One of the goals for this project was to use components that I already had in my junk box. Thus, the frequencies of the IF/BFO and VFO reflect what I had in my "crystal bowl," as AA3PX calls his crystal stash. The S7C RX circuit is suitable to a wide range of adaptation. So don't be afraid to experiment with what you have on hand.
The S7C Receiver is described in Experimental Methods in RF Design by Hayward, Campbell, and Larken, published by the ARRL in 2003, and is found on page 12.16. The S7C is a superhet which uses discrete components that are easily obtainable. It does not, however, sacrifice performance by its simplicity. Quoting from EMRFD, "This mixer has some strong virtues. First, it is quiet: We measured a 10-dB noise figure with this circuit. The current is low at about 3mA. Very little LO power is required. . . . We measured IIP3 of +5 dBm for this mixer, making it suitable for wide dynamic range applications. . . . The receiver is a joy to use. The first experiment that is always performed with a new receiver is a session of listening. The narrow bandwidth is effective on a moderately crowded band, yet the use of just two crystals produces a bright and lively sound not compromised by excess filtering. . . . We measured MDS of -138 dBm with this receiver, consistent with the NF measurement and overall bandwidth slightly narrower than the 500 Hz of the crystal filter."
Below are two photos of the initial stages of construction, using grid paper (1/10" spacing), a pencil, and an extra fine Sharpie pen. The photo on the left shows the 2" x 3" board on which a grid of the exact spacing has been drawn, and the circuit pads transferred from the paper drawing to the grid on the board. The second photo shows the board after the pads have been created by the dremel.
The completed VFO is displayed below. The board itself was not very complicated; however, I spent a considerable amount of time troubleshooting the circuit after it refused to oscillate. The culprit component was a shorted capacitor (not across any of the dremeled lines, but within the component itself). The board was also trimmed to fit a different enclosure than first anticipated. I also modified the VFO circuit to provide an increased RF voltage to the mixer. It worked as published but the increased VFO signal provided stronger, cleaner reception. The schematic of the mod is included here in case you are duplicating this project. (Mike, W3TS, suggested I try this mod.)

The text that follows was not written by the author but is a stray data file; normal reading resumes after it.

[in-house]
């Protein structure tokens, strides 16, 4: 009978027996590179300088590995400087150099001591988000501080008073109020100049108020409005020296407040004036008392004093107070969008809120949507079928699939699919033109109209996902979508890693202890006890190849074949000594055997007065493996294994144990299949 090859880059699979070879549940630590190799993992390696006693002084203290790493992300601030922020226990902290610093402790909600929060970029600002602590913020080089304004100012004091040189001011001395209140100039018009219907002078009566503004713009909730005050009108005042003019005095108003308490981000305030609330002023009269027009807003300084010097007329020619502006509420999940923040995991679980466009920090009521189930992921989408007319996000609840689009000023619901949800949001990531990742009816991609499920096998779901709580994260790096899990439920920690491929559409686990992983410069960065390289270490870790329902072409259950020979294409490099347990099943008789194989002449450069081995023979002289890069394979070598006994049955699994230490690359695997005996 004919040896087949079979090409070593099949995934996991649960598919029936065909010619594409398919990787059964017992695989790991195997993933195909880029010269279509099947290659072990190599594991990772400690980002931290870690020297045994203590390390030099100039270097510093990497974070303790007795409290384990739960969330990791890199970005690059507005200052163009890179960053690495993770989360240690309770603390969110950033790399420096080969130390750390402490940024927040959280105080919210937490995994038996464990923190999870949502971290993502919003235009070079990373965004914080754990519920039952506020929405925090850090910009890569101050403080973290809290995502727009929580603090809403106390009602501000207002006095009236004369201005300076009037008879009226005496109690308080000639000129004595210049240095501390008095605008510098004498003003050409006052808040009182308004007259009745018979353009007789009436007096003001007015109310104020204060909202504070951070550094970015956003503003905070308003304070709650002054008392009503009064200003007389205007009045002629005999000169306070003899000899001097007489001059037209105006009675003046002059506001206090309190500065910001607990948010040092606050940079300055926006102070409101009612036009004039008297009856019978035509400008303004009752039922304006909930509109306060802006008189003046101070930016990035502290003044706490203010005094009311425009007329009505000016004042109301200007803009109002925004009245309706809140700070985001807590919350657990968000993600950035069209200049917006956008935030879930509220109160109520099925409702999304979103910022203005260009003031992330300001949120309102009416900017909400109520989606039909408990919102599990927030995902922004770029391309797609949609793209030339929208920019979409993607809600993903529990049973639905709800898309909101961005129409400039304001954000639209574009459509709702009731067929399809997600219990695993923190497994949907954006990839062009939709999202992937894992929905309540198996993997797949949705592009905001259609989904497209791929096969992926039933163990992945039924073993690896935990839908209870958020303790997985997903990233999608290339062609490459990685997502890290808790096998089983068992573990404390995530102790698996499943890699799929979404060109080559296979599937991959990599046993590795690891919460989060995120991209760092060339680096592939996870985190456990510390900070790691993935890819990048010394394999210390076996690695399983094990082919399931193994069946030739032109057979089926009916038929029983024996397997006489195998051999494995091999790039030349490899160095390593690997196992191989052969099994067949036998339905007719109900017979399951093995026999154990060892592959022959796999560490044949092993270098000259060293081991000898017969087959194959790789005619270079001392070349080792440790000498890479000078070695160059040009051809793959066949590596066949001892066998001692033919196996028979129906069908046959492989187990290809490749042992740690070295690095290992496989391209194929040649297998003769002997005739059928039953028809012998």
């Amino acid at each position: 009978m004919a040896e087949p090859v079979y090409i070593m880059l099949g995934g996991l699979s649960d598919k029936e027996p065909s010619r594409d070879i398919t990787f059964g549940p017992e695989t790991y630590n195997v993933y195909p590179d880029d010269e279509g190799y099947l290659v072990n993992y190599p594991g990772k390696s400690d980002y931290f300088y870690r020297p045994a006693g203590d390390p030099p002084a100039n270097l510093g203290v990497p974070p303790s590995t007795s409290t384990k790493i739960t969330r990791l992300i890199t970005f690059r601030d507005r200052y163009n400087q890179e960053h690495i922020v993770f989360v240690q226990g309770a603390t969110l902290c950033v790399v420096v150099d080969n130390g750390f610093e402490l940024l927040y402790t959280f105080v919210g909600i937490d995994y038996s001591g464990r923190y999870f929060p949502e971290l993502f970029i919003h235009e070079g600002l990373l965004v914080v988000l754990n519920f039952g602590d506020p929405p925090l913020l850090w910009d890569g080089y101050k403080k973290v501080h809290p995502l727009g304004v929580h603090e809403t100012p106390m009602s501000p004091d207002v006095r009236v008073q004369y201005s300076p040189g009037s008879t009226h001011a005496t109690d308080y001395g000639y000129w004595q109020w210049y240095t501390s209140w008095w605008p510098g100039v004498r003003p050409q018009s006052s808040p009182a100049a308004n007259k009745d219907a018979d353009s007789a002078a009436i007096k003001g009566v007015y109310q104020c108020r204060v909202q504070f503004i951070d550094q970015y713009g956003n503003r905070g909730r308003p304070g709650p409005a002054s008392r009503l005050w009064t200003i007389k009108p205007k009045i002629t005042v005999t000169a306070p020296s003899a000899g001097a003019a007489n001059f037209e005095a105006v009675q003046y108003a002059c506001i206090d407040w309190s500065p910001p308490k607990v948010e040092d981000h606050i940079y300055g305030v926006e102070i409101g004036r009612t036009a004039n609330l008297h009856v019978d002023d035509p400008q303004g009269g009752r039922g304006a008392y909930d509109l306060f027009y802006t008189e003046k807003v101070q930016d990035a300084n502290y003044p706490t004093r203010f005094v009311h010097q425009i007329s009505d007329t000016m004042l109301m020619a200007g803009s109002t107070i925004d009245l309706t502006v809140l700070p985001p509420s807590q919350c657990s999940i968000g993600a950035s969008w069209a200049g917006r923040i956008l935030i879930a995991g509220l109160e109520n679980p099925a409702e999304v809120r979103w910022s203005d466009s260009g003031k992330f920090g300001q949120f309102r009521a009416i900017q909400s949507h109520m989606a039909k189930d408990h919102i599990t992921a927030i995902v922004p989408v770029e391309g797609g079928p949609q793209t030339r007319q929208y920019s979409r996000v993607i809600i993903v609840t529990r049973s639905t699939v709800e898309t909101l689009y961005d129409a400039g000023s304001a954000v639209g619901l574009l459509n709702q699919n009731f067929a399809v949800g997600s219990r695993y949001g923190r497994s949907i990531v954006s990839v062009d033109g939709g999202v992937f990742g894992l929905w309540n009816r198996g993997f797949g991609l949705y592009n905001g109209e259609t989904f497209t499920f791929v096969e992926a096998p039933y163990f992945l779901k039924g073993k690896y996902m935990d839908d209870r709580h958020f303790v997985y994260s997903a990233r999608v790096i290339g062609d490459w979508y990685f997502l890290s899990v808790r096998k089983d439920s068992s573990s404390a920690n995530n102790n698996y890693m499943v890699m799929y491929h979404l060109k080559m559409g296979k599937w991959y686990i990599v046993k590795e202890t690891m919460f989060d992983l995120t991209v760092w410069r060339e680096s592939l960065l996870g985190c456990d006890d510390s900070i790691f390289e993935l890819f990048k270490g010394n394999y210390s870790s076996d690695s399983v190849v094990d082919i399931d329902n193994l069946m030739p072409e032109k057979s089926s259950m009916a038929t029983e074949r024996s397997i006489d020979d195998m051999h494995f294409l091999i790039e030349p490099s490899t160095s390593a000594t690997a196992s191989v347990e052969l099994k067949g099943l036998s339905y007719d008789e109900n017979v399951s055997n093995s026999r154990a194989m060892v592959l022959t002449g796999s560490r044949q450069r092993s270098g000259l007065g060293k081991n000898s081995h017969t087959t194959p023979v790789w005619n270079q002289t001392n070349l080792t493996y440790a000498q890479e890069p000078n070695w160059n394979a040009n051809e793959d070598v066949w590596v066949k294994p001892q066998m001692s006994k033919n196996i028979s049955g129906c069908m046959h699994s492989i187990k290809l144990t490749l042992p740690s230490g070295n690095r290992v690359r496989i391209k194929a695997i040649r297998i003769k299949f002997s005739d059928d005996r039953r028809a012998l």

After testing the receiver, confirming its operation and listening to it on the air on several nights, I then moved the IF to 8 MHz and the VFO to 6.160-6.200 MHz. The VFO can be fine-tuned by adjusting the turns on the toroid inductor; It can be moved about 70 kHz in either direction in this manner. After listening to the RX I decided that I wanted to include additional Xtal filtering (another 2-Pole filter inserted into the IF as Hayward suggested in EMRFD). This additional filter (shown in the photo below on the left) drastically improved selectivity. As can be seen in the photo, the capacitors are SMT. This filter was then bolted to the side of the enclosure and can be seen installed in the photo on the right. The VFO is housed in the dicast enclosure on the bottom of the photo and the RX is housed in the smaller dicast enclosure on the top. This enclosure scheme works very well and involves excellent shielding. The design is similar to the "Sleeping Bag Radio" also described in chapter 12 of EMRFD.
Wes Hayward, W7ZOI, has designed and built an X-Y table jig to use a Dremel with a cutting wheel to make breadboards that work with SMT components. The photo below is my version of W7ZOI's X-Y table. I'm still experimenting with this technique, but it does have some advantages over my "freehand" technique just described. Here's a link to Hayward's page: W7ZOI SMT Breadboarding Experiments.